“Formerly, in certain churches, while the Veni Sancte Spiritus was being sung, a shower of red roses was let fall from the roof, while a dove flew about over the heads of the faithful. Hence the pleasing name of the Easter of Roses by which Pentecost was known in the thirteenth century. Sometimes, to add another feature to the attempt to give a scenic character to the ceremonial, a trumpet was sounded during the Sequence as a reminder of the trumpet of Sinai or the mighty sound in the midst of which the Holy Spirit descended upon the apostles.” (The St. Andrew Daily Missal)

    And then you seem to think that traditional Catholics are opposed to all changes in the liturgy. Not so, only to those that are wrong-headed and counter to orthodox faith and liturgy. The difference from the “proggies” (if I understand your innovative term correctly) is that faithful Catholics know what is and what is not consistent with orthodox faith and liturgy.

    And you seem to think that appropriateness in liturgy is simply blind adherence to written rubric. Or do you?

  19. Roses were dropped after the 9 am and 11 am Masses (Ordinary Form) and after the 12:30 pm Mass (Extraordinary Form)at St John Cantius, Chicago, Pentecost.

  20. If I am not much mistaken, on the Feast of Our Lady of the Snows, white rose petals are dropped from the ceiling at St Mary Major Basilica.

  21. In addition to all of the special blessings in the Roman Ritual, such as the blessing of wine on the Feast of St. John the Divine, the blessing of gold, chalk and incense on Epiphany, etc., carried out at St John Cantius Church, the Canons Regular of St. John Cantius also foster those devotions and customs that enjoy a long history in the Church, such as the dropping of rose petals on Pentecost and the burial of the Alleluia before Easter.

    In many places, there arose the custom of literally “burying the alleluia,” just as, in some places, “Carnival” is buried on Ash Wednesday, and “Lent” is buried on Holy Saturday. Francis Weiser’s “Easter Book” (1954) cites a fifteenth-century statute book of the Church of Toul, which reads:

    “On Saturday before Septuagesima Sunday all choir boys gather in the sacristy during the prayer of the None, to prepare for the burial of the Alleluia. After the last Benedicamus [i.e., at the end of the service] they march in procession, with crosses, tapers, holy water and censers; and they carry a coffin, as in a funeral. Thus they proceed through the aisle, moaning and mourning, until they reach the cloister. There they bury the coffin; they sprinkle it with holy water and incense it; whereupon they return to the sacristy by the same way.”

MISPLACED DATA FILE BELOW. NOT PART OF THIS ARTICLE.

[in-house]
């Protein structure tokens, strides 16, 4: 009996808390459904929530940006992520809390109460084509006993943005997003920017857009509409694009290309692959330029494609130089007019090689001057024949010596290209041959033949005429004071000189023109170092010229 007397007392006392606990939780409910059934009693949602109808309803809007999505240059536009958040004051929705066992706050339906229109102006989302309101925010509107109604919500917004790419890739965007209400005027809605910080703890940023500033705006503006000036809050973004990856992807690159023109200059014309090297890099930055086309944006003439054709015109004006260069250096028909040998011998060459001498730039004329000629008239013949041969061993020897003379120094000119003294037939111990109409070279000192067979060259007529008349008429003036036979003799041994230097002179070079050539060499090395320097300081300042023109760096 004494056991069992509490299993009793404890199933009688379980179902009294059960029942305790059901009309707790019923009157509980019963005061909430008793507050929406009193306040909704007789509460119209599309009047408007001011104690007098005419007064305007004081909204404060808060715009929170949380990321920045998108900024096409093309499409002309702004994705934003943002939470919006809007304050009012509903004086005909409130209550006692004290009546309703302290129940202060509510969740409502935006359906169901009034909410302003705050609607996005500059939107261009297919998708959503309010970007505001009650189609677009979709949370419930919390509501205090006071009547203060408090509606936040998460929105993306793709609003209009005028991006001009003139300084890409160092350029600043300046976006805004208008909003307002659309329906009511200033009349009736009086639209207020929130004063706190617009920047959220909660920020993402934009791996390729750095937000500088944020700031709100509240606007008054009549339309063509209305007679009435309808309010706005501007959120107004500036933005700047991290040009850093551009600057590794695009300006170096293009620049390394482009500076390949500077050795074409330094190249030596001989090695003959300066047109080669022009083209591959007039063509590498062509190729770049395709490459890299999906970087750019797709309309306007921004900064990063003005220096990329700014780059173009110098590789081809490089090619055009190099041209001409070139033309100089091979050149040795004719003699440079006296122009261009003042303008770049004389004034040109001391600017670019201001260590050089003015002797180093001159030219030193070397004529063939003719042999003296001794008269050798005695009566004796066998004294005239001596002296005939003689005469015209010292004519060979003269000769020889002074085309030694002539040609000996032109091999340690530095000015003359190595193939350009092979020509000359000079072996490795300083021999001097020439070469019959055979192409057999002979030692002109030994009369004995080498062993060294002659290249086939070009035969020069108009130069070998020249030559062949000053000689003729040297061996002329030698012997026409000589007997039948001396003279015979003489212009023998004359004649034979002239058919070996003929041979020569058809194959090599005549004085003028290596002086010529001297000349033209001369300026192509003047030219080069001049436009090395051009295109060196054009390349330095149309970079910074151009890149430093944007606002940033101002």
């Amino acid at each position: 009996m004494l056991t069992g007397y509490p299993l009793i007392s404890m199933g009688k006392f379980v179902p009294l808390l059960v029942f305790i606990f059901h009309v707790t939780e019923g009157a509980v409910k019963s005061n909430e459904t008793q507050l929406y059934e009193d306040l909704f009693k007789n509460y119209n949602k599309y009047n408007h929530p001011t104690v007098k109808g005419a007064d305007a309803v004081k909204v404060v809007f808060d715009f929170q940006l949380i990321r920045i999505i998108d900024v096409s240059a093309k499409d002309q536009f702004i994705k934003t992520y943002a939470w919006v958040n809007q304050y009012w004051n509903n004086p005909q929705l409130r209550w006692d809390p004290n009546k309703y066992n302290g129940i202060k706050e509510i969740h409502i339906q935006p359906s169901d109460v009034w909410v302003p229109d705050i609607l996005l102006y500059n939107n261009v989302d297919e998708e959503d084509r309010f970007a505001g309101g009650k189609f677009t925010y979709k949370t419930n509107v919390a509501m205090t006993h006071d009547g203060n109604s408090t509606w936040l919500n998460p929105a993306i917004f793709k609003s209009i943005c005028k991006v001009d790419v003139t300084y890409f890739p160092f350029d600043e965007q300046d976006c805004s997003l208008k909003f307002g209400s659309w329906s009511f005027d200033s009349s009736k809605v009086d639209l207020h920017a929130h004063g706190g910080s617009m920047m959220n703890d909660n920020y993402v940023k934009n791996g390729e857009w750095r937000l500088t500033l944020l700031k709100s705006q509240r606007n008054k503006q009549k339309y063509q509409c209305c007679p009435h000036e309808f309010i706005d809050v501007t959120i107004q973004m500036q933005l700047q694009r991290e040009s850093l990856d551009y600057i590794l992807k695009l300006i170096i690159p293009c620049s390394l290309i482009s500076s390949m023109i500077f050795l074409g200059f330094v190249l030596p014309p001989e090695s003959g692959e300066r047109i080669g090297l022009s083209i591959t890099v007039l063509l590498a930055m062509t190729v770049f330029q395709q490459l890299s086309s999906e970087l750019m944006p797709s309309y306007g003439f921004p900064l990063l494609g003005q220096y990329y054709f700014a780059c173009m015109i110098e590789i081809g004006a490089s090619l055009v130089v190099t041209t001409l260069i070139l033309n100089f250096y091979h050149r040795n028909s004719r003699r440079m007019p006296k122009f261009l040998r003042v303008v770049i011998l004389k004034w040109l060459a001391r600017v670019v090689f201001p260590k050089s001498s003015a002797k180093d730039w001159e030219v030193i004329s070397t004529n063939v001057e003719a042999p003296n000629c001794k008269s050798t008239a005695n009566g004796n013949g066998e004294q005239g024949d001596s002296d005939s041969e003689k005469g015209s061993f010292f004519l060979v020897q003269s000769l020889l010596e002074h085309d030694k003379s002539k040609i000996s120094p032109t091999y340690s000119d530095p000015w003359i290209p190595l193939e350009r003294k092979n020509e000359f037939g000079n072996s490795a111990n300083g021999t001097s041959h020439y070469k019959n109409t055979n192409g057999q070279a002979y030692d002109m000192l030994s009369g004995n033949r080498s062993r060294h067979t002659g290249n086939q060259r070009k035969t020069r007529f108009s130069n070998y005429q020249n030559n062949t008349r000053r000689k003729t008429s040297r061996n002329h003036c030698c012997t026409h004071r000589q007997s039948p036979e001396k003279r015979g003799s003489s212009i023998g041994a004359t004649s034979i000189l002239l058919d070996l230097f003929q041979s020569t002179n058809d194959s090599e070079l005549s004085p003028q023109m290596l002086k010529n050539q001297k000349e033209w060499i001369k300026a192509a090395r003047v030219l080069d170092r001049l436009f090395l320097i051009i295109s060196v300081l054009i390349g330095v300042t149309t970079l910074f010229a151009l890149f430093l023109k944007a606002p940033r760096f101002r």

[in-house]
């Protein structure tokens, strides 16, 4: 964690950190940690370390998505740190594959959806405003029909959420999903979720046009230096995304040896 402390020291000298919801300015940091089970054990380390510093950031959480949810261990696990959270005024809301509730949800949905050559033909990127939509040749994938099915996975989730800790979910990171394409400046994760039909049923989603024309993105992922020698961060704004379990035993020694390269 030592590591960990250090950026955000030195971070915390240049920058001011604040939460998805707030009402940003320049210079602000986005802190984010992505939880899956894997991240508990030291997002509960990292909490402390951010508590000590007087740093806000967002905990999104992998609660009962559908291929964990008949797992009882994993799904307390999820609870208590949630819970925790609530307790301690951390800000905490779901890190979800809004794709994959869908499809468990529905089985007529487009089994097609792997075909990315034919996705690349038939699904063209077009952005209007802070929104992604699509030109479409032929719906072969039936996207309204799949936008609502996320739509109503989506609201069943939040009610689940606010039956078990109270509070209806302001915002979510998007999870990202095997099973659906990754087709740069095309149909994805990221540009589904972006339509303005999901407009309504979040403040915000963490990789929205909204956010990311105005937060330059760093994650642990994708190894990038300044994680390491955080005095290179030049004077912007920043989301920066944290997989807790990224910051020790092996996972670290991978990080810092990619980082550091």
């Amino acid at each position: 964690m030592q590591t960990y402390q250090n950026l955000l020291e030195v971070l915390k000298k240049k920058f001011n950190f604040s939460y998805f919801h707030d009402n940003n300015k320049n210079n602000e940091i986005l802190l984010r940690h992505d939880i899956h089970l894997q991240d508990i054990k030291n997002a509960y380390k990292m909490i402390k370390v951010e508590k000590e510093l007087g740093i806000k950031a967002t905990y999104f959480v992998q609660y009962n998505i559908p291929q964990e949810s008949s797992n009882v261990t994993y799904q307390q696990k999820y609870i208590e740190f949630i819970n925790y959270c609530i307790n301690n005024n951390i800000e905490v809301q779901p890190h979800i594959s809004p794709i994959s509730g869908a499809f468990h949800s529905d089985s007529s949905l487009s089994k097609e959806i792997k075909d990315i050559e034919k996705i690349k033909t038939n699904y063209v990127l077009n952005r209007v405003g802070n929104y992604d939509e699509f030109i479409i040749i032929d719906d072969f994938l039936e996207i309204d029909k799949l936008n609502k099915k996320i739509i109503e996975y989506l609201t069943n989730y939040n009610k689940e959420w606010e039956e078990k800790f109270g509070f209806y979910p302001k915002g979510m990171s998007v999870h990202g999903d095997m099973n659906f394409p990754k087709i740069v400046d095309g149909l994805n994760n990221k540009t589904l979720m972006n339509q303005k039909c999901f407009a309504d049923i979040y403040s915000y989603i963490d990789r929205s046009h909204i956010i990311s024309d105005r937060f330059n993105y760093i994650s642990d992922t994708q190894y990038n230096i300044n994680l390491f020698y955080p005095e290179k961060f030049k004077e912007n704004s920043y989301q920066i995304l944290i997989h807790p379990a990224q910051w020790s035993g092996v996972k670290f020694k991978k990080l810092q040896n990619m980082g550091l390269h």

This book also tells us that in “Paris, a straw figure bearing in golden letters the inscription ‘Alleluia’ was carried out of the choir at the end of the service and burned in the church yard.”

    How rich and expressive is our Catholic faith!

  22. James says:

    So, Fr. Z., it must be inferred that you condone the use of liturgical dance as long as it’s before or after mass, correct? Clowns? If you want to use that argument (and the picture doesn’t support it, by the way – they are STILL in procession), than anything goes in church as long as it’s not between the signs of the cross. Hmmmmm….slippery slope…. [You are, perhaps, trying to provoke me.]

  23. James says:

    No Father, I wouldn’t try and provoke you. I respect you too much to do that. I’m trying to get people to see that things aren’t so narrow as they seem to think. I’m going to share with you a bit of my story…I learned about liturgy from someone who thought that their way was the only way. She was progressive, narrow-minded, and quite brilliant (2 STD’s and a couple other degrees). I spent most of my life thinking that the only way to do liturgy was how she taught me. Only until recently (2 years ago) did I discover the rich tradition and history of the Catholic liturgy. Thanks be to God. I am an intelligent man working on a degree in Liturgical Theology. I am currently in dialogue with many people on both sides of the “liturgical fence”. I am labeled a “neo-con” and I accept that with pride! However, I fear there are errors on both sides to be looked at.

    The traditionalists take the side that innovation in liturgy has become rampant and must be halted. Amen! The progressives take the side that Vatican II was the work of the Spirit and that work included a revision of the Roman Rite. Amen! Both sides have unfortunately gone off the deep end. The progressives have on occasion (we’ll leave it at that) made a mockery of the liturgy and harmed the spiritual and liturgical life of our Church. The traditionalists have been given the gift of Summorum Pontificum, and unfortunately they are using it as a battle cry and weapon in a liturgical war. People on both sides seem to have lost their focus. We are involved in a spiritual battle with Satan for the salvation of souls. We cannot afford to be battling each other. Yet what I read all too often on blogs like WDTPRS, AmP and others is bashing, hatred and ignorance. I’m tired of being stuck in the middle searching for the truth while people on both sides act like children. There is only ONE truth — and it is found in Christ Jesus our Lord.

    There you have it. I do appreciate many of the things here on your site – especially the “slavishly accurate liturgical translations”. I just wish things were a bit more balanced.